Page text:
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Novartis’ MS therapy Kesimpta reduces risk of disability progression regardless of relapses

New post hoc data comes from phase 3 ASCLEPIOS trials

Novartis has revealed new post hoc data for its multiple sclerosis (MS) therapy Kesimpta only a few weeks after the drug received approval from the European Commission.

New analysis from the phase 3 ASCLEPIOS trials found that Kesimpta (ofatumumab) cut the risk of disability progression independent of relapse activity (PIRA) by up to 60% at three and six months when compared to Sanofi’s Aubagio (teriflunomide) in a subgroup of newly diagnosed, treatment-naive patients with relapsing multiple sclerosis (RMS).

The PIRA analysis also showed that over 50% of disability worsening events experienced by newly diagnosed and treatment-naive RMS patients occurred regardless of whether they also experienced relapses.

“Kesimpta reduced this risk of progression by up to almost 60% versus teriflunomide, reinforcing the importance of early intervention with high-efficacy treatment to address underlying disease progression before irreversible damage occurs,” commented Jacqueline Nicholas, system chief neuroimmunology & MS, OhioHealth MS Center, Riverside Methodist Hospital in the US.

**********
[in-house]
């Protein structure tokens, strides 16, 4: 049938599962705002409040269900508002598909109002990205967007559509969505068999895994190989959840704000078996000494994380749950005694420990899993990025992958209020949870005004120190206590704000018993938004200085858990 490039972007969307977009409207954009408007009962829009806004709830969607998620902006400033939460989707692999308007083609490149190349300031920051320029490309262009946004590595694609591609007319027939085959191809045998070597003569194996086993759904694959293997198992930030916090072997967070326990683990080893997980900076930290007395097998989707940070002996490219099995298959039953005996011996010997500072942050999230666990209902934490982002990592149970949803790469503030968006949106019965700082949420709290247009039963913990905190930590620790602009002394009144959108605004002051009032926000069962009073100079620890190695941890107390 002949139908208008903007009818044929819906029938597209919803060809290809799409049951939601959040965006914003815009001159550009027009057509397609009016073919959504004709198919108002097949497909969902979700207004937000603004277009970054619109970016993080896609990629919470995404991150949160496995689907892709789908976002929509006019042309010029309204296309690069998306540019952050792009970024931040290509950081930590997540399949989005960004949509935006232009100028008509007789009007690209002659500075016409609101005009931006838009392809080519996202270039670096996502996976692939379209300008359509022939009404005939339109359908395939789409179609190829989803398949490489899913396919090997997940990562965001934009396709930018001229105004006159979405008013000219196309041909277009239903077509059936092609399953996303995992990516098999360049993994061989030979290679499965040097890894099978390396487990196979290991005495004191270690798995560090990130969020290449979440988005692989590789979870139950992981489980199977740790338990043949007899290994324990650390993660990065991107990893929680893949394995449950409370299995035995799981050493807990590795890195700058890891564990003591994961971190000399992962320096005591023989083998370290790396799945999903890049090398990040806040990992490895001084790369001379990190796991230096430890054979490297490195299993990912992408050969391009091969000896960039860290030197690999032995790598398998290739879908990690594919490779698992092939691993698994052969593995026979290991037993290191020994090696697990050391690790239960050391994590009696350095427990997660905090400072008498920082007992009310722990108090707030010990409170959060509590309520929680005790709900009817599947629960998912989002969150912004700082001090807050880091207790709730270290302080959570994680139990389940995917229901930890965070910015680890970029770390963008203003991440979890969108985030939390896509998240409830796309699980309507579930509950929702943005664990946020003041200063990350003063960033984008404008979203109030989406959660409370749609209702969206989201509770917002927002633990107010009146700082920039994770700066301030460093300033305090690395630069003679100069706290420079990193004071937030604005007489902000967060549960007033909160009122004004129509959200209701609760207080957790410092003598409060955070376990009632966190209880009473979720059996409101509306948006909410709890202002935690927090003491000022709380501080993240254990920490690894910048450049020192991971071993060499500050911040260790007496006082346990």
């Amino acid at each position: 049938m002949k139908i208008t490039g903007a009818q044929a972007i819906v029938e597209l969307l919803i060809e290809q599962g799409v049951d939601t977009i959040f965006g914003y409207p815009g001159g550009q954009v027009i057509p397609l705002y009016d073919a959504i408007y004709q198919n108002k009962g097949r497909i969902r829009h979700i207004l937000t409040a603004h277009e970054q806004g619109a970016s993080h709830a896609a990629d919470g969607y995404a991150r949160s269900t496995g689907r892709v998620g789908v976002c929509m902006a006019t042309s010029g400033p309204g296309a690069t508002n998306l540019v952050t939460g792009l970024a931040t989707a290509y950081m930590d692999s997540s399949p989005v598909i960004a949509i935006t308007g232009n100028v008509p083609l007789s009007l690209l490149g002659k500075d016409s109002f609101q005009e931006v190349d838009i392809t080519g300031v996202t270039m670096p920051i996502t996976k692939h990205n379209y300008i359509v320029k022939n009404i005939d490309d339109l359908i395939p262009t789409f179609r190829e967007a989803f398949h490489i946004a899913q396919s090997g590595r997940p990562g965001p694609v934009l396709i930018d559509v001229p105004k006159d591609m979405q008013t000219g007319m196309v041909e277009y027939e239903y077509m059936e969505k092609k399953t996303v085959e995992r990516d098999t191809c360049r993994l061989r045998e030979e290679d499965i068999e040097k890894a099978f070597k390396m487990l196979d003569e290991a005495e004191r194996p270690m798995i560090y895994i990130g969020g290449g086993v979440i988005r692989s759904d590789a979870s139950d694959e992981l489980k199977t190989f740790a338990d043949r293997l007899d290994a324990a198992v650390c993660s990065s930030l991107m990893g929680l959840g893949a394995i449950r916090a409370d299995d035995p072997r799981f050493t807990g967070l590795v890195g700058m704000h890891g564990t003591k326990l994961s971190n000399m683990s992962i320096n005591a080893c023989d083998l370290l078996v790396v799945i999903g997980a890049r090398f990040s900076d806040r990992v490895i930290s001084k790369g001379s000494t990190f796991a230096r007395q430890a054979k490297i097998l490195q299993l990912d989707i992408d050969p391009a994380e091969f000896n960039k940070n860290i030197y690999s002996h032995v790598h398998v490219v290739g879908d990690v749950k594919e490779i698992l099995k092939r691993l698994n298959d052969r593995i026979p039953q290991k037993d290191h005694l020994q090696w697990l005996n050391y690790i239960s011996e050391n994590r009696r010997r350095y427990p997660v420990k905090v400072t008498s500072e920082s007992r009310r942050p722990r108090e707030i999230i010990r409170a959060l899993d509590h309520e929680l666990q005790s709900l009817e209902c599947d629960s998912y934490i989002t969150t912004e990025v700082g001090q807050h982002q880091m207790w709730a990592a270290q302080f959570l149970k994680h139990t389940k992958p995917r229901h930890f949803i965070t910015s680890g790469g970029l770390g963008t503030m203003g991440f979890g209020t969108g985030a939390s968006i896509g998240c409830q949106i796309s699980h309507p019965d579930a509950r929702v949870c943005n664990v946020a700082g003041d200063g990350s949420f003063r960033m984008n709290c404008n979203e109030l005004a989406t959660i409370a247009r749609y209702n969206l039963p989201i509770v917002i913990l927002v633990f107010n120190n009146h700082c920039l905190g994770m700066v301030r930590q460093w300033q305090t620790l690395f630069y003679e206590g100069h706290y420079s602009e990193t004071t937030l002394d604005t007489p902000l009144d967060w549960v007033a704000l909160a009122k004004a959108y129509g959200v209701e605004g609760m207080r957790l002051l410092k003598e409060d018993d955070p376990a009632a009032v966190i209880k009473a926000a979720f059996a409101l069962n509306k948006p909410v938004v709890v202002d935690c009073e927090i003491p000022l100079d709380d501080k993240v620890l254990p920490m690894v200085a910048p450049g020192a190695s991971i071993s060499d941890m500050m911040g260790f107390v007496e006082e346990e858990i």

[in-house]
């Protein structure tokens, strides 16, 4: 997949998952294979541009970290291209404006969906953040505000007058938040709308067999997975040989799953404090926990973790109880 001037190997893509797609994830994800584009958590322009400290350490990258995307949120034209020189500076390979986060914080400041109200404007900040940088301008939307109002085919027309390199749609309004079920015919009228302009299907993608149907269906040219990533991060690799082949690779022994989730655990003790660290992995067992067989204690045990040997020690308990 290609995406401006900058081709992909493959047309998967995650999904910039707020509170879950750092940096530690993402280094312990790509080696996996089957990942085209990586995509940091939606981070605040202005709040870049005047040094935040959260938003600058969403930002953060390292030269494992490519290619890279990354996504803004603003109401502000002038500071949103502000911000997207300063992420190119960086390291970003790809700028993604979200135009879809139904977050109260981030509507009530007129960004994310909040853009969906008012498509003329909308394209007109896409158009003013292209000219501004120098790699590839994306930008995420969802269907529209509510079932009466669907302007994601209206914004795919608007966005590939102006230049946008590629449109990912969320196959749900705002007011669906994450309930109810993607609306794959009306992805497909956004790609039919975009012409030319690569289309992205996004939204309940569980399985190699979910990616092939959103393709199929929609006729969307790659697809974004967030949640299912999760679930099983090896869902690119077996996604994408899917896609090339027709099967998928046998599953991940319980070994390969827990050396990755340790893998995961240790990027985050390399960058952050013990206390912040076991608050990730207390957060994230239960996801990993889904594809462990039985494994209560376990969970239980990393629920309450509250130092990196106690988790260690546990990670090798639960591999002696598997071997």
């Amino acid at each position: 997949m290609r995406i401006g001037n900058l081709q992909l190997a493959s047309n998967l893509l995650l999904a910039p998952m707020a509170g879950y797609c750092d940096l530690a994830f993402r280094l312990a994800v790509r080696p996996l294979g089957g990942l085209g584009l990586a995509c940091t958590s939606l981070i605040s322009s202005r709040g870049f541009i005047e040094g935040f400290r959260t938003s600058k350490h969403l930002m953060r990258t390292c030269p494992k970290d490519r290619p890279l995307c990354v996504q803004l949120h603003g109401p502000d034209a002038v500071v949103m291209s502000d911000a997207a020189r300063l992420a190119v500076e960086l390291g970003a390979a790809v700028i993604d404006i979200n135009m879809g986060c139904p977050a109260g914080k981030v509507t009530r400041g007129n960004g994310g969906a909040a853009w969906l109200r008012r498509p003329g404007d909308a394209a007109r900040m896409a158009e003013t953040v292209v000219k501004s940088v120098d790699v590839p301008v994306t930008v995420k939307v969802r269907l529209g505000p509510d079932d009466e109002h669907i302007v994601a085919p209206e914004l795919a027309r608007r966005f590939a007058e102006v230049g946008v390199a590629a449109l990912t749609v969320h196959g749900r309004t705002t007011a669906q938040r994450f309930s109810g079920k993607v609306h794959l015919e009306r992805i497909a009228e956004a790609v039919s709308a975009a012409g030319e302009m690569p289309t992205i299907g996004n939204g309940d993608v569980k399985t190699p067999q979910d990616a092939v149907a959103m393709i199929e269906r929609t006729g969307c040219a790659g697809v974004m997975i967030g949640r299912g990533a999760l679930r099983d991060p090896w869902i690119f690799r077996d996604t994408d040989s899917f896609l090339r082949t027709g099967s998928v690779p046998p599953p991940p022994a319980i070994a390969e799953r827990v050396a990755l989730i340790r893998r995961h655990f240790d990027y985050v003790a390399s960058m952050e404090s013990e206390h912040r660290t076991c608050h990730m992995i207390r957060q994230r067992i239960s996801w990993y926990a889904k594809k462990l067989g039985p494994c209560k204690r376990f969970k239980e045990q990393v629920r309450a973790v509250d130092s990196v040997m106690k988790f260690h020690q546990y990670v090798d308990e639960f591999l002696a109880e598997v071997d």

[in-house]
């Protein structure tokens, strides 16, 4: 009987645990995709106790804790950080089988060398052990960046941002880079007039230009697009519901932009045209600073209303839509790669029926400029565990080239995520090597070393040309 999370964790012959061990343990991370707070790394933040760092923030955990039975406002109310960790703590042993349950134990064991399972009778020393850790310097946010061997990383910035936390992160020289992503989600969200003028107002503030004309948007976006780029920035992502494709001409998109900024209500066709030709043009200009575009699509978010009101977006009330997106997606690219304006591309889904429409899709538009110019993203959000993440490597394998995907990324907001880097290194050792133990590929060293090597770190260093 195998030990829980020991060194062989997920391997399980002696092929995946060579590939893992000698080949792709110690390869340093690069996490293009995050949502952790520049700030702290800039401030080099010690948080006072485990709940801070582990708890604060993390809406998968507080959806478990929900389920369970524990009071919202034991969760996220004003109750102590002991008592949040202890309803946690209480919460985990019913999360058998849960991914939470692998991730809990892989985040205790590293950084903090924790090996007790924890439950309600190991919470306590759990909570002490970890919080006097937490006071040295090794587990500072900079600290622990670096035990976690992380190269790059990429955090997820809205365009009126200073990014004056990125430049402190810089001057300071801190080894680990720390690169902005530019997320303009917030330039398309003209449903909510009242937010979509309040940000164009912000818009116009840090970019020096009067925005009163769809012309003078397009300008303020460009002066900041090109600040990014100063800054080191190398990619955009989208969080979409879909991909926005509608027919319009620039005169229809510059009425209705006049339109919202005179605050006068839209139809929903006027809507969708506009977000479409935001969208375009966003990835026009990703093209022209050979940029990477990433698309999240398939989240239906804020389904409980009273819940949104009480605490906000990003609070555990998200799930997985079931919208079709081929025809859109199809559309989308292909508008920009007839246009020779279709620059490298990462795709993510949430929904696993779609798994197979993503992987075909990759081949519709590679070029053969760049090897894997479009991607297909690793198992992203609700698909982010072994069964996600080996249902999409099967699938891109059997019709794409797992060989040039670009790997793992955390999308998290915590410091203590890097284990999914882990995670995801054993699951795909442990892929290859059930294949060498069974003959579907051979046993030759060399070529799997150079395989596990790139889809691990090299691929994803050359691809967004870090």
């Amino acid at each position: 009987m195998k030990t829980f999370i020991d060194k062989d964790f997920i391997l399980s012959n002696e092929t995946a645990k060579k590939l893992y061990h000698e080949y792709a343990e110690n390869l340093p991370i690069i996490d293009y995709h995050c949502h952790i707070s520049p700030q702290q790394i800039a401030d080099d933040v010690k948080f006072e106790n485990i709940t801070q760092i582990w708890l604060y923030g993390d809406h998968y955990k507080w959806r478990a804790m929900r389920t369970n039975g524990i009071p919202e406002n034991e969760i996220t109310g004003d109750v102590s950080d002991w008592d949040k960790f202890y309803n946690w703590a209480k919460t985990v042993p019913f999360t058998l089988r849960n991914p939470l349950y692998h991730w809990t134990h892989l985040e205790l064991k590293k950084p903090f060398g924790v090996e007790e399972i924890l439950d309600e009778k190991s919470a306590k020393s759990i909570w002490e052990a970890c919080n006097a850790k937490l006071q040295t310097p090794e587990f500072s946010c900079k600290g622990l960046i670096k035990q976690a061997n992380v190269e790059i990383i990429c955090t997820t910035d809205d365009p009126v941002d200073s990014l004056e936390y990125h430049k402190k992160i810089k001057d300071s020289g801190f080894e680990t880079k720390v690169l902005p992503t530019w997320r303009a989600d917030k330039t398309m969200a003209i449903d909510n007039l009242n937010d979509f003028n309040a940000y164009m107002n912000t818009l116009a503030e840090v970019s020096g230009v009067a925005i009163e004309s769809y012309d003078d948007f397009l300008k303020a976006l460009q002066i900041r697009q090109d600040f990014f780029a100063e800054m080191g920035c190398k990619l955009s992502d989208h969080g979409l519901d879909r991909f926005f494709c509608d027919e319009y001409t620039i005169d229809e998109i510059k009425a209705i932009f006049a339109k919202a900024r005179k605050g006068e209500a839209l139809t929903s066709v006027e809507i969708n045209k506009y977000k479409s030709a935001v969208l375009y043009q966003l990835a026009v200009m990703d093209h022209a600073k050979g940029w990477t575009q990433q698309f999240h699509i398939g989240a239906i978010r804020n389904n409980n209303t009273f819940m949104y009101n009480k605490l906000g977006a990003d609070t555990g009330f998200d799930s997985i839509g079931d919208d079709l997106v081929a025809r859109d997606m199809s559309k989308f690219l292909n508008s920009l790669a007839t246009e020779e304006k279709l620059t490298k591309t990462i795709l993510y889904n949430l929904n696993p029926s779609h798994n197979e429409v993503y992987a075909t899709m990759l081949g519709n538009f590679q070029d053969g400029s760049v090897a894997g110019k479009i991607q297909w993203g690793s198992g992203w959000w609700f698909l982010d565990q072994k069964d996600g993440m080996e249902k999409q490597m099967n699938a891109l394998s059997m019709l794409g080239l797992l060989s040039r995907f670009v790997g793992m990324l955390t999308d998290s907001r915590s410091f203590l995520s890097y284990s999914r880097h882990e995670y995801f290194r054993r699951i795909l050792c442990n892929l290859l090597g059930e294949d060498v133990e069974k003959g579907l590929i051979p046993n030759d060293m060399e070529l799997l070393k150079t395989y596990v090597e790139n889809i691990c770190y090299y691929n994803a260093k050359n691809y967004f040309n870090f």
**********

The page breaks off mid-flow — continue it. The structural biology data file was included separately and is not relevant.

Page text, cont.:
“Evidence shows that progression occurs in people living with MS in the early stages of disease. This reinforces the need to treat early with a first-choice treatment like Kesimpta, which combines powerful efficacy with a favourable safety profile and can be self-administered at home,” added Estelle Vester-Blokland, global head neuroscience medical affairs, Novartis.

Kesimpta was approved in the EU for the treatment of RMS in adults with active disease at the end of March.

The approval was based on results from the phase 3 ASCLEPIOS I and II studies, in which Kesimpta (ofatumumab) demonstrated superiority over Sanofi’s Aubagio (teriflunomide) in reducing the number of confirmed relapses in patients with relapsing forms of MS.

Kesimpta also met the key secondary endpoints, which included delaying time to confirmed disability progression, in the head-to-head study.

In the US, Kesimpta is also approved for the treatment of RMS, to include clinically isolated syndrome, relapsing-remitting disease and active secondary progressive disease in adults.

The CD20 monoclonal antibody (mAb) was originally developed by Danish biotech company Genmab, and subsequently developed and marketed worldwide by Novartis under a licence agreement.

According to Genmab, Kesimpta is the first B-cell therapy that can be self-administered at home using Novartis’ Sensoready autoinjector pen.

Article by
Lucy Parsons

16th April 2021

From: Research



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